The festival started on the morning of September 1st. There were fireworks to wake us up at 8am. Five loud booms, then a pause, five more, then another pause, and then five more. Ben and I were stubborn, so we did not wake up with the fireworks. There were fireworks every hour on the hour, and by the 10am fireworks, we were ready to wake up.
We walked around town, to see how the festival was shaping up. There was already one of the mikoshi(portable shrines) being carried around the town, out of 20 people, about half of them weren’t wearing any pants. Many of them were wearing fundoshi, a traditional Japanese style banana hammock, the kind that sumo wrestlers wear, with a large rope wedged up their bums. But some of them were just wearing the tightey-whiteys.
We got there just as they were setting down the mikoshi down. The priest said a few words as he placed food and sake on an offering pedestal in front of the mikoshi. He waved a stick with folded papers over it, and lit incense. Groups of people all went to pray together at the shrine. They put their offering of buddle leaves on the pedestal, bowed their heads and clapped. Once everyone had gone up to pray, everyone, including Ben and I, was given sake to cheers to the kami (Shinto god) inside.
After walking around town, and eating enough for 15 people we went home to get ready for the evening festivities. My friend helped me put on a Yukata, which I will be writing more about later.
Ben and I joined the honmachi group to carry their mikoshi. There are about 20 different shrines in our town, and each has their own mikoshi. They are really big, beautiful, and heavy. We carried it all over town on our shoulders, there was no rhyme or reason to where we carried it, or how we carried it. There was no-one really in charge, the steering felt like it was coming from a herd of drunken monkeys. Once again I should remind you that many Japanese people, generally a very modest people, wore no pants, some also left the robes that they were wearing hang open, so the city looked like it had been taken over by the local geriatrics ward. The people carrying the mikoshi (portable shrine), shook the shrine quite violently, especially considering how heavy it was. They also chanted random things: usa-usa-usa, hoisa-hoisa-hoisa, za-za-za. Someone would start chanting a noise, and then everyone would repeat and chant it together. When someone yelled aaaaaaa, everyone else would yell aaaaaa, and raise their hands over their heads, letting the mikoshi rest on their shoulders. I have been told that this is supposed to be a ride for the amusement of the gods, or that it is a way of waking up the god.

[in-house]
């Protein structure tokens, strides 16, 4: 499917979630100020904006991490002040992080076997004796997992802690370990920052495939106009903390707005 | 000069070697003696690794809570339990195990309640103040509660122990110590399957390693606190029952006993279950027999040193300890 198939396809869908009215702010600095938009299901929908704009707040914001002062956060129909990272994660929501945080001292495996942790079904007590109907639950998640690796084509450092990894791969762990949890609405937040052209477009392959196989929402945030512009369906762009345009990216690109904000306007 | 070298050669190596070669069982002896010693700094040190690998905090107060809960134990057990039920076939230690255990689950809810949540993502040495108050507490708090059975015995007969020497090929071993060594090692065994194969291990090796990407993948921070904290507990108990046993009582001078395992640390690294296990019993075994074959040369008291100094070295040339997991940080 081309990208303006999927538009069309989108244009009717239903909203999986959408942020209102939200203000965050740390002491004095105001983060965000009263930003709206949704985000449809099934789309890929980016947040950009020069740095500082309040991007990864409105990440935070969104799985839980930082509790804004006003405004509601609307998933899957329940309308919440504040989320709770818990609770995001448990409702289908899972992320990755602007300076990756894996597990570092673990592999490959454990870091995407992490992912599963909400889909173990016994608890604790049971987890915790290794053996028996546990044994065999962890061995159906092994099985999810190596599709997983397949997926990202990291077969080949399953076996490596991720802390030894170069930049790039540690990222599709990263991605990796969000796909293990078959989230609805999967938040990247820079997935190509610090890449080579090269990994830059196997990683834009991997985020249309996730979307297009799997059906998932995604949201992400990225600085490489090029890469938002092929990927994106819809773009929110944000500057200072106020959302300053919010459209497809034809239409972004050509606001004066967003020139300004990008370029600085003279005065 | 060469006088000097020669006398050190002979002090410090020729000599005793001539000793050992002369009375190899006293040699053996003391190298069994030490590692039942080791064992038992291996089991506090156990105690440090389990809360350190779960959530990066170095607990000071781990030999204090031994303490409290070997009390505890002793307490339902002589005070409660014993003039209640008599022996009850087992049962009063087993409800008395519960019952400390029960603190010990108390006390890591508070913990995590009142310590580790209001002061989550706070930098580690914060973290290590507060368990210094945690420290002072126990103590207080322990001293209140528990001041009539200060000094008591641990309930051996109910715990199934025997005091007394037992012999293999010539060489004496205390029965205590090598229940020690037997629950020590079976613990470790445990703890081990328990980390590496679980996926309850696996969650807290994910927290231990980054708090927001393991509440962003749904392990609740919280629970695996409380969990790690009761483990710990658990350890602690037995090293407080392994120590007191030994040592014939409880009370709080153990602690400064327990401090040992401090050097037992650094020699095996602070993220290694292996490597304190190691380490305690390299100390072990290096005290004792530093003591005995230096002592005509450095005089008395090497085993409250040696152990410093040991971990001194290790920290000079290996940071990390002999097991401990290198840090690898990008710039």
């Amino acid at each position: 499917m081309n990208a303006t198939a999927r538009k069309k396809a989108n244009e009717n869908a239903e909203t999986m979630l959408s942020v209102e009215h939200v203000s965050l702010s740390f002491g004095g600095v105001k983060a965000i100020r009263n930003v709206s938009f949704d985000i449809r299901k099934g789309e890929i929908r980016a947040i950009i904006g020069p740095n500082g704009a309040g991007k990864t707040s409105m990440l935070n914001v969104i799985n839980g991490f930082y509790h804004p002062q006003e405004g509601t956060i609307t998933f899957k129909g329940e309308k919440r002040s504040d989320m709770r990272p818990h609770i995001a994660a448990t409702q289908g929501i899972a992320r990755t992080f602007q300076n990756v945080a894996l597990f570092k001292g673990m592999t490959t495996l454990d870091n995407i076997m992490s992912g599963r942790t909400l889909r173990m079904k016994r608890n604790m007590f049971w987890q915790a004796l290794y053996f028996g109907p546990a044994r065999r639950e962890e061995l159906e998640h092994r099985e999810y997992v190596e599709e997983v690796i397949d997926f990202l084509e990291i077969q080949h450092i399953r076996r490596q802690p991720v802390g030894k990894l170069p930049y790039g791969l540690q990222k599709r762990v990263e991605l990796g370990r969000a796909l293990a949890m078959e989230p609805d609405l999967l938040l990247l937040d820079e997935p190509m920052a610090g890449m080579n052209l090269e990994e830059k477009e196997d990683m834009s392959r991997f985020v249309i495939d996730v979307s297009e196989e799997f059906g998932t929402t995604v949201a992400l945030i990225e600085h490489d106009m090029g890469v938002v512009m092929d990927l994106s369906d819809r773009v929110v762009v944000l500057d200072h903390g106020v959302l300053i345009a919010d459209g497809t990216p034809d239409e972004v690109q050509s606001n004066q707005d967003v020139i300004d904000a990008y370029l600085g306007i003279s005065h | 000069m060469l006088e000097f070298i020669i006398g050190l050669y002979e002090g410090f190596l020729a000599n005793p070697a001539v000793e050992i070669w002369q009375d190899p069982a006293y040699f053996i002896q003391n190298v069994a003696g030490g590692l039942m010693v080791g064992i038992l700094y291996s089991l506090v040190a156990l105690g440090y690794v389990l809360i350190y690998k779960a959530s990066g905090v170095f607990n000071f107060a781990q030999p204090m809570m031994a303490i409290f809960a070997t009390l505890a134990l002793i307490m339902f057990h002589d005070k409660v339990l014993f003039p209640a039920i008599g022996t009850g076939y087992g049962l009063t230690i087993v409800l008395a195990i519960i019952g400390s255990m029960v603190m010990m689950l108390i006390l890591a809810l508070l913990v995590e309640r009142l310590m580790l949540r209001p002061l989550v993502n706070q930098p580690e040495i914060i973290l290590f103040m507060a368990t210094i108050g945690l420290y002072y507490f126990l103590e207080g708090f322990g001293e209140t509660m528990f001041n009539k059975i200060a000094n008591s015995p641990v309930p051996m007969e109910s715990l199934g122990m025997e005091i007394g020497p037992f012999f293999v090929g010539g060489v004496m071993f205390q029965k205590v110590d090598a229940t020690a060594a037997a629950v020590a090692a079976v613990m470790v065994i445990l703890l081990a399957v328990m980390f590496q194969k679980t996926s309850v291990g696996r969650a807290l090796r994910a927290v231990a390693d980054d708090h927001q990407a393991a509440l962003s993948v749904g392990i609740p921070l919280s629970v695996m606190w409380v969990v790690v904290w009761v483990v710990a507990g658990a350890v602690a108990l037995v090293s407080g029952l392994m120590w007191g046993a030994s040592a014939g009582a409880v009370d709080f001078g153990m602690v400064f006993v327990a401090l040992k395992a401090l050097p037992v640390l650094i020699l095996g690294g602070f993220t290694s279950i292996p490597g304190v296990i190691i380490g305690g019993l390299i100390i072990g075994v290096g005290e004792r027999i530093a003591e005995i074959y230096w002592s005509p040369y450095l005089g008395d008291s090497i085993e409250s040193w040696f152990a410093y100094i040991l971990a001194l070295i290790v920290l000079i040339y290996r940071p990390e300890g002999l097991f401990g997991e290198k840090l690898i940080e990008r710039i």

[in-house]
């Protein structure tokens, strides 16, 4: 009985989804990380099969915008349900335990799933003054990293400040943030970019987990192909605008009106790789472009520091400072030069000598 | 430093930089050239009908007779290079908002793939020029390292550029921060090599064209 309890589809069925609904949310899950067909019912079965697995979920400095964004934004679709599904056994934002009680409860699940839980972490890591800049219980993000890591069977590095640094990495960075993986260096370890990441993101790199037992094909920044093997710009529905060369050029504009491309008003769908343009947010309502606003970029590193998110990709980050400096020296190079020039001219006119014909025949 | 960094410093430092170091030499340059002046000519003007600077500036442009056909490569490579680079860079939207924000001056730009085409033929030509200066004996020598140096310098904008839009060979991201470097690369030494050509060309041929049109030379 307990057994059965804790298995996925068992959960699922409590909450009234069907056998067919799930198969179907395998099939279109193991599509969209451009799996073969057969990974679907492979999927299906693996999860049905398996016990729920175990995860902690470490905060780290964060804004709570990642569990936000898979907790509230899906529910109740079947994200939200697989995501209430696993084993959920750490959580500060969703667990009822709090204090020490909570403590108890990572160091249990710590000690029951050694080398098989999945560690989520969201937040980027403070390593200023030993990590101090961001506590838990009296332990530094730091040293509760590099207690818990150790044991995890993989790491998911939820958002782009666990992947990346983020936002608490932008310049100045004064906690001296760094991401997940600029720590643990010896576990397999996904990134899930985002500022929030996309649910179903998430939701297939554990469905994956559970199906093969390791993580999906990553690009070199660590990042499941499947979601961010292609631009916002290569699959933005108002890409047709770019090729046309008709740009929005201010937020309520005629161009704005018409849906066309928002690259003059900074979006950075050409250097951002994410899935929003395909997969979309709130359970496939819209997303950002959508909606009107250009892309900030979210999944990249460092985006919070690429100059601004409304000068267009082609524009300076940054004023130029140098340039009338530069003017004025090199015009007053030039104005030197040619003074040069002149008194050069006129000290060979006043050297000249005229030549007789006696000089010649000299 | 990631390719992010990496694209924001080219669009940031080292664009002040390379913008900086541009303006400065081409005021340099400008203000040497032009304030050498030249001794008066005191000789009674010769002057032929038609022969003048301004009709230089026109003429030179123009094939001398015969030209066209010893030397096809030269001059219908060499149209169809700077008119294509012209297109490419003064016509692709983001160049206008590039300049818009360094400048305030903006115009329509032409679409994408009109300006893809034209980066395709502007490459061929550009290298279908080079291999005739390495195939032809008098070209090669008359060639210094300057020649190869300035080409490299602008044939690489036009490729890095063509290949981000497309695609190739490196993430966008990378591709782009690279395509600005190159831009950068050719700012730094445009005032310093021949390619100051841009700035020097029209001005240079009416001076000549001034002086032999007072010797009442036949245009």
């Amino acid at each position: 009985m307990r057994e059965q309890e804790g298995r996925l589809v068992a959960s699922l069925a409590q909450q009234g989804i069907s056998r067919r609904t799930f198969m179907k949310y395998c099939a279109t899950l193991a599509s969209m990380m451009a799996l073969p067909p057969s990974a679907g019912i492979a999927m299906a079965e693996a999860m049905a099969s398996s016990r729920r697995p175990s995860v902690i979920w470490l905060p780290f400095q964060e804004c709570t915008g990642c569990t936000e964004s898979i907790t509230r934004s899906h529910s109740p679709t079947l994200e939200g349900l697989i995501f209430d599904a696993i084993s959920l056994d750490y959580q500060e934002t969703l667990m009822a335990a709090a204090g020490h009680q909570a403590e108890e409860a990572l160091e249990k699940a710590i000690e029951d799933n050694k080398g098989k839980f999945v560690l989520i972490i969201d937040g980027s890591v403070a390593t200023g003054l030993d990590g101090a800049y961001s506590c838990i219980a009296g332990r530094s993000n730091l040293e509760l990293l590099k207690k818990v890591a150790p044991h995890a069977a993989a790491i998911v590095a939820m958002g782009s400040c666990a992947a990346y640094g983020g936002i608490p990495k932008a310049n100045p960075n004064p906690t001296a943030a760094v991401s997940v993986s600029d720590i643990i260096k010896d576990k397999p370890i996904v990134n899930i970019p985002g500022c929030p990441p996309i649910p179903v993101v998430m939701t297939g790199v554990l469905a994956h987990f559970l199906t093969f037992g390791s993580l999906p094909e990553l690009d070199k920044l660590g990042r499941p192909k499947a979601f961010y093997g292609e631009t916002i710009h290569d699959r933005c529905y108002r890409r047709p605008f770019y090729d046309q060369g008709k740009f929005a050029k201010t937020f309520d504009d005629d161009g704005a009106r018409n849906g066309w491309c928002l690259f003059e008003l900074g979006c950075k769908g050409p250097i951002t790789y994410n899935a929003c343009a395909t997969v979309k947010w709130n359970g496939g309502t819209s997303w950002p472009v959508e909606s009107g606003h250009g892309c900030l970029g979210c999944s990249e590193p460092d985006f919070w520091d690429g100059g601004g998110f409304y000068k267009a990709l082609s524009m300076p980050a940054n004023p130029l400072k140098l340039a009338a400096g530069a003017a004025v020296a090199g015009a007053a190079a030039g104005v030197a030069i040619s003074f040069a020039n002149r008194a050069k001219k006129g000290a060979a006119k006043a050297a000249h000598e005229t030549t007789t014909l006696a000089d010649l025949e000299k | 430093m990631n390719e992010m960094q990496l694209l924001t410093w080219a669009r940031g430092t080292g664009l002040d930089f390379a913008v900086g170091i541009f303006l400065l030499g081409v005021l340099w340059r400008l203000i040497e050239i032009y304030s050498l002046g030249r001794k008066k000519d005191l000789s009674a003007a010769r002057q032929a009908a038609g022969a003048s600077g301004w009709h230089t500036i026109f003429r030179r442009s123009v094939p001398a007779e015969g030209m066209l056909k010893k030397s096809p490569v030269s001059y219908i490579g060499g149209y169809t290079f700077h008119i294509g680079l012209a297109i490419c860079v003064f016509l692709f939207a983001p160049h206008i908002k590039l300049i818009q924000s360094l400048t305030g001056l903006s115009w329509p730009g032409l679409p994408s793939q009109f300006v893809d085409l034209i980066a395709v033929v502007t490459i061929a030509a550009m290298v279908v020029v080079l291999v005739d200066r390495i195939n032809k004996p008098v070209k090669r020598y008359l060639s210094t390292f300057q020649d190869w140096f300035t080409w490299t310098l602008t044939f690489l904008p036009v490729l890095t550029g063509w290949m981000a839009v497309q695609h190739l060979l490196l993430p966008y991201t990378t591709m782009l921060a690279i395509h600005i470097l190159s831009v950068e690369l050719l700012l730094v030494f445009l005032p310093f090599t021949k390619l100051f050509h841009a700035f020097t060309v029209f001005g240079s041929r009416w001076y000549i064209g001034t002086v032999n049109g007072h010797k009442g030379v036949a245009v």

Mikoshi are really heavy… really heavy. It takes about 20 people to carry them, but you will still have a bruised shoulder after carrying it for a while. Ben was at a disadvantage during the shine carrying, he is about 3 inches taller than the average Japanese man, which means he either had to squat walk the whole time, or make everyone else walk on their toes. People, including me and all of our friends, watching Ben would laugh so hard at him. I am about an inch shorter than the average Japanese man, which meant it only rested on my shoulders when we started shaking the shrine. I have bruises on my shoulders, but while my bruises are a nice purplish tint on my skin, Ben’s bruises look like a new, ink blot tattoo.
Ben and I were well recepted during the whole evening, and we were put front and center for the NHK television crews, which meant we had to be the most energetic. Everyone was just excited that we wanted to help.
We had fun carrying the shrines, and when it was finally time to house them in their resting spots again, we were worn out, and excited for the after parties.
To be continued…